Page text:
Take the 2-minute tour ×
Programmers Stack Exchange is a question and answer site for professional programmers interested in conceptual questions about software development. It's 100% free, no registration required.

I am writing a node.js application which I am breaking down into modules, the issue is I am not sure how to organise my code in an idiomatic Javascript way.

Currently each of my modules exposes a set of functions that are intended to be called directly. All state is modified by the module with the gameId being the first parameter :

//snip
    var gameId = gameModule.createGame();
    // Return the gameId down to a remote client
    client.send(gameId);
}
// When a remote client wants to add a player
    gameModule.addPlayer(gameId, "Player 1");
}

An alternative approach would be to actually use objects e.g. :

//snip
var game = new gameModule.Game();
// Return the gameId down to a remote client
client.send(game.getId());
}
//snip
// When a remote client wants to add a player
var gameToModify = gameModule.getGame(gameId);
gameToModify.addPlayer("Player 1");
gameModule.saveGame(gameToModify);

My question is to any Javascript programmers (or regular ones) is which of the two above alternatives looks easiest to work with / most natural?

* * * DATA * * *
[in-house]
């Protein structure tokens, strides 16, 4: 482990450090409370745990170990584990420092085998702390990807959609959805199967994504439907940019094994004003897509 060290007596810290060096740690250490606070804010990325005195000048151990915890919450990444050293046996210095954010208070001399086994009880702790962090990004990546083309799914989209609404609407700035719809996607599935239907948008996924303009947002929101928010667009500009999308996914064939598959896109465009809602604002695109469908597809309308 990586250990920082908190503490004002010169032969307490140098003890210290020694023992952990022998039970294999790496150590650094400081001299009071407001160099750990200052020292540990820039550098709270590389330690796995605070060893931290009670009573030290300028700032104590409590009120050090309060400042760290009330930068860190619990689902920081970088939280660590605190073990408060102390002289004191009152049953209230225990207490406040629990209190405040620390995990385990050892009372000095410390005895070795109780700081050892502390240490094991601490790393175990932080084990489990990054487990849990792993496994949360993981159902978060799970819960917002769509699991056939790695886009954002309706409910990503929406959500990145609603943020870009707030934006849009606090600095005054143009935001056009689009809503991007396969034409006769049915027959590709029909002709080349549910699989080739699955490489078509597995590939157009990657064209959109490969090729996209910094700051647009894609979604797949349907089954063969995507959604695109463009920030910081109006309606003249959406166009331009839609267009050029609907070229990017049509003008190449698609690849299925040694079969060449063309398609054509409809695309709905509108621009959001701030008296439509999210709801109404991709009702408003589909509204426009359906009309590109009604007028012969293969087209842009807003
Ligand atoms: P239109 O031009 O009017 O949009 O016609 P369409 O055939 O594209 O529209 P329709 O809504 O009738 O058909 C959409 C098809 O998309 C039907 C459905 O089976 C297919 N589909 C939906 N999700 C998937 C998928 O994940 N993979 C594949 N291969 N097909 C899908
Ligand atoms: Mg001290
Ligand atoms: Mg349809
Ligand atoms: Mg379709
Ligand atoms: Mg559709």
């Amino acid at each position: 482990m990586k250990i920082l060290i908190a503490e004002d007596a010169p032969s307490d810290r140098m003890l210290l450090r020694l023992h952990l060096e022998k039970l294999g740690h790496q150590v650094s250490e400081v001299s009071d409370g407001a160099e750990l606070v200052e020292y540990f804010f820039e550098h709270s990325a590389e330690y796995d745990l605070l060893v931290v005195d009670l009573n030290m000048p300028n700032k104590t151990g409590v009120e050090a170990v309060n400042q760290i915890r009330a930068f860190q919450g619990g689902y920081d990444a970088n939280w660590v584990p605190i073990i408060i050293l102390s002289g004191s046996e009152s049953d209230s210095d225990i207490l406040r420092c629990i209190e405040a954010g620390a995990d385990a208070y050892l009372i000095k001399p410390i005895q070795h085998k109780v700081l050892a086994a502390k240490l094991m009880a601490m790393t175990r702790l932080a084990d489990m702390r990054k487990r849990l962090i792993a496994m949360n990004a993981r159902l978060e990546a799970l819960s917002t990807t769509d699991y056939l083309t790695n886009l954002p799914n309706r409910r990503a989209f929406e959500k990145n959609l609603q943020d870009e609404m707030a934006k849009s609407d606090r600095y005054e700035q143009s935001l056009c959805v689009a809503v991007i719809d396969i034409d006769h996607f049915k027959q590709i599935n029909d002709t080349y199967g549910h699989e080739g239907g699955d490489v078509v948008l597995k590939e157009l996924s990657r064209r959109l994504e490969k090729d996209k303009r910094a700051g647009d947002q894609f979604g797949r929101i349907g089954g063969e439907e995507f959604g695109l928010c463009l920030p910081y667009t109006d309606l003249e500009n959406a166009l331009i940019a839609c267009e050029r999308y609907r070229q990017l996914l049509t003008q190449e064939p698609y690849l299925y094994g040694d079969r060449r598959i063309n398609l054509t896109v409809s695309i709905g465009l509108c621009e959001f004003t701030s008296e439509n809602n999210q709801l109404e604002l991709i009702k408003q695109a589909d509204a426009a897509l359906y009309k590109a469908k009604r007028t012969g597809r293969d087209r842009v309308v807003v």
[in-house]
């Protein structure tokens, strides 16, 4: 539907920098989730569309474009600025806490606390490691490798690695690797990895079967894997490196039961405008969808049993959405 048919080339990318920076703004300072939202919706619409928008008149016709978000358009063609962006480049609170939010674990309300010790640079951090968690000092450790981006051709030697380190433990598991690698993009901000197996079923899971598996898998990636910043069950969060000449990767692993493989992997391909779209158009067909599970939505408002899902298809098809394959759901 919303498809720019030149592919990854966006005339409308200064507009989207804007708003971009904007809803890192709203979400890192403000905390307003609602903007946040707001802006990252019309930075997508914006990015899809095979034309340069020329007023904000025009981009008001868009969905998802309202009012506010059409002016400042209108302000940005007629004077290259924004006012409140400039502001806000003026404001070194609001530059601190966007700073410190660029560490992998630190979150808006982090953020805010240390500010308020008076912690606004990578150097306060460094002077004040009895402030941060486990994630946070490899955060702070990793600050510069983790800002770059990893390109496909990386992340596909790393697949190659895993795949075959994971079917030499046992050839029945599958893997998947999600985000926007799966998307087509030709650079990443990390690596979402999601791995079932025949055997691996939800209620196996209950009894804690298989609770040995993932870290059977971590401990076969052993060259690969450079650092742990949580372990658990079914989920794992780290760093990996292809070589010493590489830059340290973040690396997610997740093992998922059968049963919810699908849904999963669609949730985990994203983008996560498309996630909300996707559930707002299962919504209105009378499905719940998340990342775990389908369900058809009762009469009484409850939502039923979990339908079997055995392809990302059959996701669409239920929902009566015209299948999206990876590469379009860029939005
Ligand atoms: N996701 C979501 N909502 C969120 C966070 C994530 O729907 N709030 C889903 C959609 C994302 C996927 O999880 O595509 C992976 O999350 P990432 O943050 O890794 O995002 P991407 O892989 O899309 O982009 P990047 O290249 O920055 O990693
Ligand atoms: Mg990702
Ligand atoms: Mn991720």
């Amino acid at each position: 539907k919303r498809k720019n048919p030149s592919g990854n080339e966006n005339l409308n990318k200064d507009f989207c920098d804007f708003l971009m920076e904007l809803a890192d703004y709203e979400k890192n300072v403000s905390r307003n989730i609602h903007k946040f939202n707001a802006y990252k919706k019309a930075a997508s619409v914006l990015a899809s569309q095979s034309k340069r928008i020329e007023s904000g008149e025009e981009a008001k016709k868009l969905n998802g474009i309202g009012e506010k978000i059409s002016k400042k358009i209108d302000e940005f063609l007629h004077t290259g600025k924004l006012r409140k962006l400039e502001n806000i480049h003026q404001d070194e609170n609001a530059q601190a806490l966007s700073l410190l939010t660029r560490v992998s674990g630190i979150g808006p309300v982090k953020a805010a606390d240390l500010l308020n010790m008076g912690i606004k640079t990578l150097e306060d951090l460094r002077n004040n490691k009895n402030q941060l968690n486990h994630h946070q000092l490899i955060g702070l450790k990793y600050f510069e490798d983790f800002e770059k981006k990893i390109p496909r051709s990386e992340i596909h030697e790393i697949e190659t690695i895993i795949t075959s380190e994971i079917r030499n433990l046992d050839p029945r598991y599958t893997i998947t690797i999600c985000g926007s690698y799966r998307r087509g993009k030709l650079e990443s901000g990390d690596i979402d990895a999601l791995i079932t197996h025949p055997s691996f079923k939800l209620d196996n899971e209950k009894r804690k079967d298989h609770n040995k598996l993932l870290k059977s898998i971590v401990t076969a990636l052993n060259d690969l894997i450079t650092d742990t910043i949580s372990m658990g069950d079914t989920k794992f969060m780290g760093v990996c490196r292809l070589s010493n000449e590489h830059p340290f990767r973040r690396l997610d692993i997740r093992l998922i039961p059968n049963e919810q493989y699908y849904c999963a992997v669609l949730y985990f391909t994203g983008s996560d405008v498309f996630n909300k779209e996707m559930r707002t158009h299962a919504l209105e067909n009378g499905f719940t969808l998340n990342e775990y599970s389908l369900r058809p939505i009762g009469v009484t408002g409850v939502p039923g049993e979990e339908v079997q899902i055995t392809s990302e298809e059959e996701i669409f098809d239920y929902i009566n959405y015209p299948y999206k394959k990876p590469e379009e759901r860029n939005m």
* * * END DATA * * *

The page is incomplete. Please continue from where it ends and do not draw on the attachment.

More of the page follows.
share|improve this question

1 Answer 1

up vote 3 down vote accepted

The problem with the first code is that by hiding the Game object you prevent all direct actions on this object, as each of them involve to use the gameId to look, inside the library, for the object. This will have an impact of performances if you do small actions. And you might be tempted to write too much code to avoid those too small actions.

Without hesitation, in your specific case, the second version is cleaner.

I would, by the way, complete the logic by enabling

gameToModify.save();
share|improve this answer
    
This answered my question, thanks. –  ahjmorton Apr 4 '13 at 20:18

Your Answer

 
discard

By posting your answer, you agree to the privacy policy and terms of service.

Not the answer you're looking for? Browse other questions tagged or ask your own question.